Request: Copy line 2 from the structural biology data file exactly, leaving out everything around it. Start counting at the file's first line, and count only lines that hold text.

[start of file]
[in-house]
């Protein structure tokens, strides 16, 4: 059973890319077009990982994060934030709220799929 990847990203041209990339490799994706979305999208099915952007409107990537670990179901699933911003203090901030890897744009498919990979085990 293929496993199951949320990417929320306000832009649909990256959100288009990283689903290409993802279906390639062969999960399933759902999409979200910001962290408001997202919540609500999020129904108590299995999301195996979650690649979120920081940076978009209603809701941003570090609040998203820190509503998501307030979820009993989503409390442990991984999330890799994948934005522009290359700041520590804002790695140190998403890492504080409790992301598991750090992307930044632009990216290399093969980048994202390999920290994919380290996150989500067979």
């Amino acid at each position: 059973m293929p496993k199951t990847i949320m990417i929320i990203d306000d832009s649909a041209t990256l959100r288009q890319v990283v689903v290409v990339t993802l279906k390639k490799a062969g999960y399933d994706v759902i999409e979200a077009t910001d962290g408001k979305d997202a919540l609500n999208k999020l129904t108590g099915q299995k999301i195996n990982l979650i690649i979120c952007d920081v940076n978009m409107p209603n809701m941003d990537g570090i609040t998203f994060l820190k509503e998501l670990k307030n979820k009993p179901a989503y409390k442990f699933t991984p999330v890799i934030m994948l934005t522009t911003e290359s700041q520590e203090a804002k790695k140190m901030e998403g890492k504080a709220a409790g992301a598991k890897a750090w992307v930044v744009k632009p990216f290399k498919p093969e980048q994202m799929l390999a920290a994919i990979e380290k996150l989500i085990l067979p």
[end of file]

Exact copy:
């Protein structure tokens, strides 16, 4: 059973890319077009990982994060934030709220799929 990847990203041209990339490799994706979305999208099915952007409107990537670990179901699933911003203090901030890897744009498919990979085990 293929496993199951949320990417929320306000832009649909990256959100288009990283689903290409993802279906390639062969999960399933759902999409979200910001962290408001997202919540609500999020129904108590299995999301195996979650690649979120920081940076978009209603809701941003570090609040998203820190509503998501307030979820009993989503409390442990991984999330890799994948934005522009290359700041520590804002790695140190998403890492504080409790992301598991750090992307930044632009990216290399093969980048994202390999920290994919380290996150989500067979």